Short-course hypofractionation noninferior to conventional IMRT

A shorter course of higher doses of radiation produced 5-year outcomes similar to conventional intensity-modulated radiotherapy for patients with intermediate- to high-risk prostate cancer.

Hypofractionated IMRT produced similar results equivalent to conventional IMRT for biochemical failure, any failure or late side effects while shortening the duration of treatment by about 17 days. Alan Pollack, MD, chairman of radiation oncology at the University of Miami Miller School of Medicine, discussed the results of a phase 3 dose-escalation study Monday during a press conference in advance of the 53rd ASTRO Annual Meeting.

"The hypofractionation regimen was found to be as effective as conventional fractionation in terms of preventing PSA from rising," Pollack said. "In general, the side effects were low. There were no differences in bowel or rectal side effects, no difference in the ability to obtain an erection satisfactorily."

A total of 303 men enrolled in the study from 2002 to 2006. Patients were randomly assigned to 76 Gy in conventional 2 Gy fractions (n=152) or 70.2 Gy in 2.7 Gy fractions during 5.1 weeks (n=151), which researchers estimated to be equivalent to 84.4 Gy in 2 Gy fractions.

Researchers observed 20 biochemical failures in the conventional IMRT group (14.4%; 95% CI, 8.8-21.5) vs. 21 (13.9%; 95% CI, 8.4-20.9) in the hypofractionation group. The rate of locoregional failure/distant metastases was 1% in the conventional group vs. 1.3% in the hypofractionation group.

Rate of any failure at 5 years was 15.4% (95% CI, 9.5-22.7) in the conventional group and 15.3% (95% CI, 9.5-22.4) in the hypofractionation group.

Patients in the hypofractionation group experienced slightly more grade-2 genitourinary toxicity than the conventional group (13.8% vs. 8.9%), but grade-2 gastrointestinal toxicities were nearly equal (5.9% vs. 4.1%). The differences were not significant in both cases. Pollock said incidence of late urinary symptoms were significantly higher in the hypofractionation group, but remained less than 10%.

"We did see some increase in urinary side effects; however, the overall rate was rather low," he said.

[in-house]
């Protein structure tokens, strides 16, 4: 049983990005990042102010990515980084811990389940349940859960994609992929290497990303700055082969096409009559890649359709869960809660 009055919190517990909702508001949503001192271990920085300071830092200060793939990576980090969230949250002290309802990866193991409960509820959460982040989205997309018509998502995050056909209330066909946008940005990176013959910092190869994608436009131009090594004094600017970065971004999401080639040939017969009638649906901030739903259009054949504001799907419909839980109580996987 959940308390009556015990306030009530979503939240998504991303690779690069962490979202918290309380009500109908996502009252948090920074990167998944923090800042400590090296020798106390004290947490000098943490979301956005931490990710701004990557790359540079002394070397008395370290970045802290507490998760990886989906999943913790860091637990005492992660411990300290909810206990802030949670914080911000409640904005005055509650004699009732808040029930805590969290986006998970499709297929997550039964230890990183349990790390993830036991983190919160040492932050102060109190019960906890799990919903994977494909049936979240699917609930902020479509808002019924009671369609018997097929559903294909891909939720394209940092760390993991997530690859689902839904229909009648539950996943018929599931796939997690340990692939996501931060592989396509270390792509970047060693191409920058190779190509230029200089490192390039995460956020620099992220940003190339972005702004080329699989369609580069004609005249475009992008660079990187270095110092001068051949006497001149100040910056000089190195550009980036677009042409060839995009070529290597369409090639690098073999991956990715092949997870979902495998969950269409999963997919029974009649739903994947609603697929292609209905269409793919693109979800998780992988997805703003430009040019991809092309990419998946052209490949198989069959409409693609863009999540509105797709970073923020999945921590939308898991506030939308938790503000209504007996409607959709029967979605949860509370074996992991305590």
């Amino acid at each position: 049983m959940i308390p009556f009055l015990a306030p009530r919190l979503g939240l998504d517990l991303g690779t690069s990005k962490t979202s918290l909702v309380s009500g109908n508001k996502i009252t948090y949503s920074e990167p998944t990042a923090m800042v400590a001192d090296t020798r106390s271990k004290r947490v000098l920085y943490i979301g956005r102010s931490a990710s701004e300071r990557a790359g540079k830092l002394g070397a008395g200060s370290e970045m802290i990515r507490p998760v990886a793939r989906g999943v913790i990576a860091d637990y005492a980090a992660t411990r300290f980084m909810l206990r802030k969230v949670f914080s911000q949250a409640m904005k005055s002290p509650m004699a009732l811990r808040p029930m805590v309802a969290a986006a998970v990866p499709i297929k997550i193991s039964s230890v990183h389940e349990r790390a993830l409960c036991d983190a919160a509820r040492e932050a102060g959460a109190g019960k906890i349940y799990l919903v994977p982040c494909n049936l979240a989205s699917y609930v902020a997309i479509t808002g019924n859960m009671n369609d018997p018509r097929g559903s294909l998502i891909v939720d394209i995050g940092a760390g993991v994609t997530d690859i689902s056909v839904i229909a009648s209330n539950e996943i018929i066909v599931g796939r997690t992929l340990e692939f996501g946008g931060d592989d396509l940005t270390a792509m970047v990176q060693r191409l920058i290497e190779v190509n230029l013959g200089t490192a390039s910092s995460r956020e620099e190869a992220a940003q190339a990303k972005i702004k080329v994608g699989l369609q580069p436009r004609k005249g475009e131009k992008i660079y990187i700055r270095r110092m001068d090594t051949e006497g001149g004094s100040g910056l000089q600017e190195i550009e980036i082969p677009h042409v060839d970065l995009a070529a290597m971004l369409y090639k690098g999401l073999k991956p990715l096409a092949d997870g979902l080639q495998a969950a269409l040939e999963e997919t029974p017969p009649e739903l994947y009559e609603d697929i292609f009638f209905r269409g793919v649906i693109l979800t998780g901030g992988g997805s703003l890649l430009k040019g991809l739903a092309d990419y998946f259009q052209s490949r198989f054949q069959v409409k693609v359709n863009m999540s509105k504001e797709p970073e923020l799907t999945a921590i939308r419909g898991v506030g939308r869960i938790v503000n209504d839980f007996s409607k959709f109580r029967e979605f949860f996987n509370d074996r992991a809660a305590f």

Researchers observed some evidence that hypofractionation could be associated with improved quality of life, but the issue requires more study, according to Pollack.

For more information:

  • Pollack A. #1. To be presented at: 53rd ASTRO Annual Meeting; Oct. 2-6, 2011; Miami Beach

PERSPECTIVE

Decreasing the time and the number of treatments patients need not only enhance patient satisfaction, but also has the potential to substantially reduce costs. These results have significant comparative effectiveness implications when one factors in cost.

- Michael L. Steinberg, MD
ASTRO President-elect

Twitter Follow HemOncToday.com on Twitter.

A shorter course of higher doses of radiation produced 5-year outcomes similar to conventional intensity-modulated radiotherapy for patients with intermediate- to high-risk prostate cancer.

Hypofractionated IMRT produced similar results equivalent to conventional IMRT for biochemical failure, any failure or late side effects while shortening the duration of treatment by about 17 days. Alan Pollack, MD, chairman of radiation oncology at the University of Miami Miller School of Medicine, discussed the results of a phase 3 dose-escalation study Monday during a press conference in advance of the 53rd ASTRO Annual Meeting.

"The hypofractionation regimen was found to be as effective as conventional fractionation in terms of preventing PSA from rising," Pollack said. "In general, the side effects were low. There were no differences in bowel or rectal side effects, no difference in the ability to obtain an erection satisfactorily."

A total of 303 men enrolled in the study from 2002 to 2006. Patients were randomly assigned to 76 Gy in conventional 2 Gy fractions (n=152) or 70.2 Gy in 2.7 Gy fractions during 5.1 weeks (n=151), which researchers estimated to be equivalent to 84.4 Gy in 2 Gy fractions.

Researchers observed 20 biochemical failures in the conventional IMRT group (14.4%; 95% CI, 8.8-21.5) vs. 21 (13.9%; 95% CI, 8.4-20.9) in the hypofractionation group. The rate of locoregional failure/distant metastases was 1% in the conventional group vs. 1.3% in the hypofractionation group.

Rate of any failure at 5 years was 15.4% (95% CI, 9.5-22.7) in the conventional group and 15.3% (95% CI, 9.5-22.4) in the hypofractionation group.

Patients in the hypofractionation group experienced slightly more grade-2 genitourinary toxicity than the conventional group (13.8% vs. 8.9%), but grade-2 gastrointestinal toxicities were nearly equal (5.9% vs. 4.1%). The differences were not significant in both cases. Pollock said incidence of late urinary symptoms were significantly higher in the hypofractionation group, but remained less than 10%.

"We did see some increase in urinary side effects; however, the overall rate was rather low," he said.

Researchers observed some evidence that hypofractionation could be associated with improved quality of life, but the issue requires more study, according to Pollack.

For more information:

  • Pollack A. #1. To be presented at: 53rd ASTRO Annual Meeting; Oct. 2-6, 2011; Miami Beach

PERSPECTIVE

Decreasing the time and the number of treatments patients need not only enhance patient satisfaction, but also has the potential to substantially reduce costs. These results have significant comparative effectiveness implications when one factors in cost.

- Michael L. Steinberg, MD
ASTRO President-elect

Twitter Follow HemOncToday.com on Twitter.

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